• Jane
    2019-05-21 05:53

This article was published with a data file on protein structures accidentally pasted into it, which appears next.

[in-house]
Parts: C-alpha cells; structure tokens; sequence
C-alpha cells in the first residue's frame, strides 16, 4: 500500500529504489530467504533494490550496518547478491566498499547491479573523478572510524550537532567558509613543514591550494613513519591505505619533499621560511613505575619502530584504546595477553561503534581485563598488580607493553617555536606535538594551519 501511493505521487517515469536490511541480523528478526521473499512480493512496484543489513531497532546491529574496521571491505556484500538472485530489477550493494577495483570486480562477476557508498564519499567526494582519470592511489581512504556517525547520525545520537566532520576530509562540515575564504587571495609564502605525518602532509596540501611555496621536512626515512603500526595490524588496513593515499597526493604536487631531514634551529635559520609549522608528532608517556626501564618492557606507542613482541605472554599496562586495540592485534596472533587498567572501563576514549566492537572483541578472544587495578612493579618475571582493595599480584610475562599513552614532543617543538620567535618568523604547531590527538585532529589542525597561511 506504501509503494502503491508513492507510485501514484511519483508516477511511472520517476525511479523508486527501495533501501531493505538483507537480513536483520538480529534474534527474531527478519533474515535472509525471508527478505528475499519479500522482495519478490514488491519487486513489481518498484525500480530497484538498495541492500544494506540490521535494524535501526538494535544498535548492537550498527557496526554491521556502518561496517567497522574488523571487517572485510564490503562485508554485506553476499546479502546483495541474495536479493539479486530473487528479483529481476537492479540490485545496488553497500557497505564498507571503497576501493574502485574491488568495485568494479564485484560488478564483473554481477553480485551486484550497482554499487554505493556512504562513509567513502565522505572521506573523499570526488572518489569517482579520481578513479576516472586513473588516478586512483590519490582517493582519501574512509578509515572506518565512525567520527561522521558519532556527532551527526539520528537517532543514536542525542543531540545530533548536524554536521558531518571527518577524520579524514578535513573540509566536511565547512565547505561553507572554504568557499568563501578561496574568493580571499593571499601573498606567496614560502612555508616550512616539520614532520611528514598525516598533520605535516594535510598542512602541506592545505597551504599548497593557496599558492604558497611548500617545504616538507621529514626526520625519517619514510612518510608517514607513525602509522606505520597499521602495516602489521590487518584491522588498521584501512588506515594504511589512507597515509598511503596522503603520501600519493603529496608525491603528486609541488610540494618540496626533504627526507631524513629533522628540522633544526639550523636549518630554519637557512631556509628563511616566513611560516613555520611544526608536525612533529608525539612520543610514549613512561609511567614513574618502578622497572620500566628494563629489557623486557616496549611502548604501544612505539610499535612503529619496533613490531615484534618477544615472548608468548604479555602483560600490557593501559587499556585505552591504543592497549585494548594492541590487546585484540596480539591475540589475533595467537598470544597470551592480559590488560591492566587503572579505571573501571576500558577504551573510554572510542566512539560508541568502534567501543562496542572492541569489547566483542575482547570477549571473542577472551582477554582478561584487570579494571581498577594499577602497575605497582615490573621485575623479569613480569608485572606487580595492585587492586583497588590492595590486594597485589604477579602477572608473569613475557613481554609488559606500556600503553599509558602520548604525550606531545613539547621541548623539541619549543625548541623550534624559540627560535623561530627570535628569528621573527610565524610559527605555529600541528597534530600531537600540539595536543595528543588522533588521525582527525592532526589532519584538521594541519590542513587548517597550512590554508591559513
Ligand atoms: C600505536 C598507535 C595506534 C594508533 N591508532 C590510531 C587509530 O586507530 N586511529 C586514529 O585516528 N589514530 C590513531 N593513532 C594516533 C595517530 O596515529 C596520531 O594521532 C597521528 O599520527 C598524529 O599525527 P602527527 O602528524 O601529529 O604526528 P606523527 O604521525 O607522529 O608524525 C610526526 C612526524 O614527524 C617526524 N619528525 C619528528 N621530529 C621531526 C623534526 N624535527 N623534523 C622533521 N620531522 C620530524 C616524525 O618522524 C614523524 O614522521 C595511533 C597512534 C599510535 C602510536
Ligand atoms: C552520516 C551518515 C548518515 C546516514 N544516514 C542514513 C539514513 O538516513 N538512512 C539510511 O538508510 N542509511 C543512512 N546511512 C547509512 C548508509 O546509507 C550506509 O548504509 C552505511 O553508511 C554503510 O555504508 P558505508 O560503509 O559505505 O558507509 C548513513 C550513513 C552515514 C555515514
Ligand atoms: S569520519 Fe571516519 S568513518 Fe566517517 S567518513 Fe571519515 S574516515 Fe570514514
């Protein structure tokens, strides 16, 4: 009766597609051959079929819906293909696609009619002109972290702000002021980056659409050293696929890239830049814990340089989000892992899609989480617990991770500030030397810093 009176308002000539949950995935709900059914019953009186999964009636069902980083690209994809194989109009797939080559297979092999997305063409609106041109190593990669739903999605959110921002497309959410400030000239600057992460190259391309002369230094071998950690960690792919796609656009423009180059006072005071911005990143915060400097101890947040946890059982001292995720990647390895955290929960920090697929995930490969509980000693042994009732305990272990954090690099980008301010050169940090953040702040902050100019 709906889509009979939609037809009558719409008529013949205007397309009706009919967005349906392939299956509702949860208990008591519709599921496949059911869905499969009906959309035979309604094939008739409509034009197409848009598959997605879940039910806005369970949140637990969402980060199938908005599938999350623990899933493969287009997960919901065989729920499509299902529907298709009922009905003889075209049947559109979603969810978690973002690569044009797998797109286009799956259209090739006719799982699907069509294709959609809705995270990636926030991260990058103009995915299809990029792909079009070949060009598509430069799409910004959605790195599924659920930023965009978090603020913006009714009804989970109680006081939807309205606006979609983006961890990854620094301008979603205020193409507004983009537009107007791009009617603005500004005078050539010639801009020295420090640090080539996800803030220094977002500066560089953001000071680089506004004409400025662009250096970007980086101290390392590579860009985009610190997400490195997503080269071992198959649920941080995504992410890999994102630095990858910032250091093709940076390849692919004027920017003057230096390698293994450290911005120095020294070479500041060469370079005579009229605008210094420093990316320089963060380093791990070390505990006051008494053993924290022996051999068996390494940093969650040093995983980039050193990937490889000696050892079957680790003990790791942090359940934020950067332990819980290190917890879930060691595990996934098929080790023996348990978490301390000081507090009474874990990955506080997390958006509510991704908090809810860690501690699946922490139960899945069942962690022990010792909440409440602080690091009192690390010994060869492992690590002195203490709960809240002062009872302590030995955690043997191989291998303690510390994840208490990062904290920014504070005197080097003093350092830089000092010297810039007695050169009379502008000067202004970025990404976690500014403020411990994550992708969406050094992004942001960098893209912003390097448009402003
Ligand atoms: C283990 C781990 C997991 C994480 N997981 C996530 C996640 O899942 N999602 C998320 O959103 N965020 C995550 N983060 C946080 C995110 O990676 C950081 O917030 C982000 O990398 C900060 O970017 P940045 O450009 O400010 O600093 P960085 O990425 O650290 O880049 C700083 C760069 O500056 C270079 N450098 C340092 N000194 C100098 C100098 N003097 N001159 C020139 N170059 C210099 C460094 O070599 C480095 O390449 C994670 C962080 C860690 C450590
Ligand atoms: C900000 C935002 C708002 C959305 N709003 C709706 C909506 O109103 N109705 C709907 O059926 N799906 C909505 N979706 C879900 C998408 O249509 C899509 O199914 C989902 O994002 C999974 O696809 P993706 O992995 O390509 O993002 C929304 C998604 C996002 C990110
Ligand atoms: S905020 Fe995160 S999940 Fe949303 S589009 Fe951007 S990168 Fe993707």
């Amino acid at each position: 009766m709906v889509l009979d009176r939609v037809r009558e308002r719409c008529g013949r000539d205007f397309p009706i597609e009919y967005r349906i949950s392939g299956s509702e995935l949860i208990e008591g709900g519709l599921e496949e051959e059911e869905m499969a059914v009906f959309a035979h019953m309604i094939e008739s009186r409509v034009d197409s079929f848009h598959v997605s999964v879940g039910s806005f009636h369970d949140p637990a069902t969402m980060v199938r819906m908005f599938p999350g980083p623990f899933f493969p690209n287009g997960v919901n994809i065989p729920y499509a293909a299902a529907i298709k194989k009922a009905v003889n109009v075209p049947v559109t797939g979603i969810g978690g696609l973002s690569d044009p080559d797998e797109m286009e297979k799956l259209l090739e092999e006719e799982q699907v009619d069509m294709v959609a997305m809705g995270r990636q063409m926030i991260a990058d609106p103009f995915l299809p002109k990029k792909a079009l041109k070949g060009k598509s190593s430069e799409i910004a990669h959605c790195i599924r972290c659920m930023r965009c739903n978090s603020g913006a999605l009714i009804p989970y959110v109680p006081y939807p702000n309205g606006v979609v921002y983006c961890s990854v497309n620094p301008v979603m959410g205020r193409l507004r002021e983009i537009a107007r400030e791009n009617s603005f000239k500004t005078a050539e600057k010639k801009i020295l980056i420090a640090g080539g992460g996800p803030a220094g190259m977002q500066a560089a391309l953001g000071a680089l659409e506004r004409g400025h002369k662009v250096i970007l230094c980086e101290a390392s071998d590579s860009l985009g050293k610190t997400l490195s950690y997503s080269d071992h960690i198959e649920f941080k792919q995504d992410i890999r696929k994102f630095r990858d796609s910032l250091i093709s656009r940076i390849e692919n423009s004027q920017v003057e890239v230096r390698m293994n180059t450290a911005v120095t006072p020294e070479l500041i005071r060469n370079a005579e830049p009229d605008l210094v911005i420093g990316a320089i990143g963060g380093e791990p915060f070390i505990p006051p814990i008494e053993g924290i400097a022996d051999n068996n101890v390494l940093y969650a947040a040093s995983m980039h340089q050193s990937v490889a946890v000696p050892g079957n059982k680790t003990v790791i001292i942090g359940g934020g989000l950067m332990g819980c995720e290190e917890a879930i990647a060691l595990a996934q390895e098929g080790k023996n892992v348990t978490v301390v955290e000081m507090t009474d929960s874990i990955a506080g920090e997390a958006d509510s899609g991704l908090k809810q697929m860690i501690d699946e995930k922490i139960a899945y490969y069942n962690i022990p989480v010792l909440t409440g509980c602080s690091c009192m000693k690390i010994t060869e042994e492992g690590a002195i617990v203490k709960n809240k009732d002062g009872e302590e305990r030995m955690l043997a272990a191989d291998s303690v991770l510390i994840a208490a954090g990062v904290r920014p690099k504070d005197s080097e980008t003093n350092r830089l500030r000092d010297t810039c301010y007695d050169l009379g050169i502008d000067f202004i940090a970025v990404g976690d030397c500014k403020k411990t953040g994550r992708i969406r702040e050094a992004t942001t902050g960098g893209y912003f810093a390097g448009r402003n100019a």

The first time I started reading ‘Barchester Towers’ it failed to capture me, and to I put the book to one side. When I came back to it later, having not read any Trollope for quite some time and rather missing him, I was smitten. And I think that proves that even the greatest authors, even favourite novelists, need to be matched to your reading mood!This story begins not long after the end of the story told in ‘The Warden’ ends; at a time when much remains the same, but some changes have happened and more changes are to come.Hiram’s Hospital is still without a warden, Eleanor Bold has been widowed and has a baby son, and Bishop Grantly is on his deathbed, watched over by his son, the Archdeacon Grantly, and his old and dear friend, Mr Harding.The Archdeacon loves and respects his father, and he is also a pragmatic and practical man whose dearest wish is to succeed to the bishopric. He knows though that the government that would see him as the man for the job is on the point of collapse, and that the government likely to replace it would have rather different views.The government fell on the same day that Archbishop left this life, and so a very new regime swept into the bishop’s palace. Dr Proudie was the new bishop, and he brought with him his formidable wife, Mrs Proudie, and a social climbing, conniving chaplain named Obidiah Slope.They were wonderfully vividly drawn characters, the kind that you probably wouldn’t want to met in real life but are gloriously entertaining in the pages of a book.I was particularly taken with Mrs Proudie, who ably managed not only her household but every single matter in the diocese that might affect her husband, much to the chagrin of the longer standing clergy.And I can’t help thinking that in a different age – and in the hands of a different author – she might have been a feminist icon!The new regime is completely at odds with the old guards, and so a civil war began between Grantlyite and Proudieite forces – and between high and low church.That drew more characters into the story.Several members of clergy are called back to their religious duties in Barchester.Dr Stanhope has to return from the idyllic shores of Lake Como to take up his duties in his parish. The Stanhope family add colour to Barchester, particularly his daughter Madeleine, who lost her mobility to an accident – or maybe to her estranged husband’s brutality, but has risen above that to present herself as a beautiful and seductive signora; and her brother, Bertie, who was charming and full of ideas about what he might do but too indolent to do anything but seek a wealthy bride.The Stanhopes were wonderfully colourful, but I couldn’t quite believe in them as I did almost every other character.Mr Arabin was called away from the ivory towers of academia by Dr Grantly, who was eager to draw more clergy who shared his views into the diocese.I liked him, but it was a little too obvious what part he was going to play in the plot.With all of his characters on the stage Trollope was ready to unfurl his plot, and to answer the questions he had thrown into the air:• Who would be the new warden?• Who would Eleanor Bold marry?• Which party – Grantlyite or Proudieite – would win the day?So many wonderful scenes came tumbling down, one after another, as Trollope set about answering those questions and arranging all of his characters’ lives until everything was exactly as it should be.There were so many wonderful moments, so many perfect details.The author reassured his readers – as he so often does – that everything would be alright, but still I was anxious because I couldn’t see quite how it would, and because I was so very involved with this world and the people who lived there.I have a few reservations, a few reasons why this isn’t my favourite Trollope. There were a few times when characters were compromised for the sake of the plot, some of the naming of characters lacked subtlety, and I think I will always be fonder of Trollope’s drama than his comedy.I found so much to love though; more than enough – much more than enough – to say that I had a lovely time in this book and that I am looking forward to working my way through the rest of the Barsetshire novels.Most of all I love the way Trollope can more from comedy like this …“Take care, Madeline,” said he, and turning to the fat rector, added, “Just help me with a slight push.”The rector’s weight was resting on the sofa and unwittingly lent all its impetus to accelerate and increase the motion which Bertie intentionally originated. The sofa rushed from its moorings and ran half-way into the middle of the room. Mrs. Proudie was standing with Mr. Slope in front of the signora, and had been trying to be condescending and sociable; but she was not in the very best of tempers, for she found that, whenever she spoke to the lady, the lady replied by speaking to Mr. Slope. Mr. Slope was a favourite, no doubt, but Mrs. Proudie had no idea of being less thought of than the chaplain. She was beginning to be stately, stiff, and offended, when unfortunately the castor of the sofa caught itself in her lace train, and carried away there is no saying how much of her garniture. Gathers were heard to go, stitches to crack, plaits to fly open, flounces were seen to fall, and breadths to expose themselves; a long ruin of rent lace disfigured the carpet, and still clung to the vile wheel on which the sofa moved.So, when a granite battery is raised, excellent to the eyes of warfaring men, is its strength and symmetry admired. It is the work of years. Its neat embrasures, its finished parapets, its casemated stories show all the skill of modern science. But, anon, a small spark is applied to the treacherous fusee—a cloud of dust arises to the heavens—and then nothing is to be seen but dirt and dust and ugly fragments.We know what was the wrath of Juno when her beauty was despised. We know to what storms of passion even celestial minds can yield. As Juno may have looked at Paris on Mount Ida, so did Mrs. Proudie look on Ethelbert Stanhope when he pushed the leg of the sofa into her lace train.”… to such wonderfully real emotion like this …“The bishop had one small room allotted to him on the ground-floor, and Mr. Slope had another. Into this latter Mr. Harding was shown and asked to sit down. Mr. Slope was not yet there. The ex-warden stood up at the window looking into the garden, and could not help thinking how very short a time had passed since the whole of that house had been open to him, as though he had been a child of the family, born and bred in it. He remembered how the old servants used to smile as they opened the door to him; how the familiar butler would say, when he had been absent a few hours longer than usual, “A sight of you, Mr. Harding, is good for sore eyes;” how the fussy housekeeper would swear that he couldn’t have dined, or couldn’t have breakfasted, or couldn’t have lunched. And then, above all, he remembered the pleasant gleam of inward satisfaction which always spread itself over the old bishop’s face whenever his friend entered his room.A tear came into each eye as he reflected that all this was gone. What use would the hospital be to him now? He was alone in the world, and getting old; he would soon, very soon have to go and leave it all, as his dear old friend had gone; go, and leave the hospital, and his accustomed place in the cathedral, and his haunts and pleasures, to younger and perhaps wiser men. That chanting of his! Perhaps, in truth, the time for it was gone by. He felt as though the world were sinking from his feet; as though this, this was the time for him to turn with confidence to those hopes which he had preached with confidence to others. “What,” said he to himself, “can a man’s religion be worth if it does not support him against the natural melancholy of declining years?” And as he looked out through his dimmed eyes into the bright parterres of the bishop’s garden, he felt that he had the support which he wanted.”… in the space of just pages.You have to cherish an author who can do that, who can do both of those things so well, don’t you?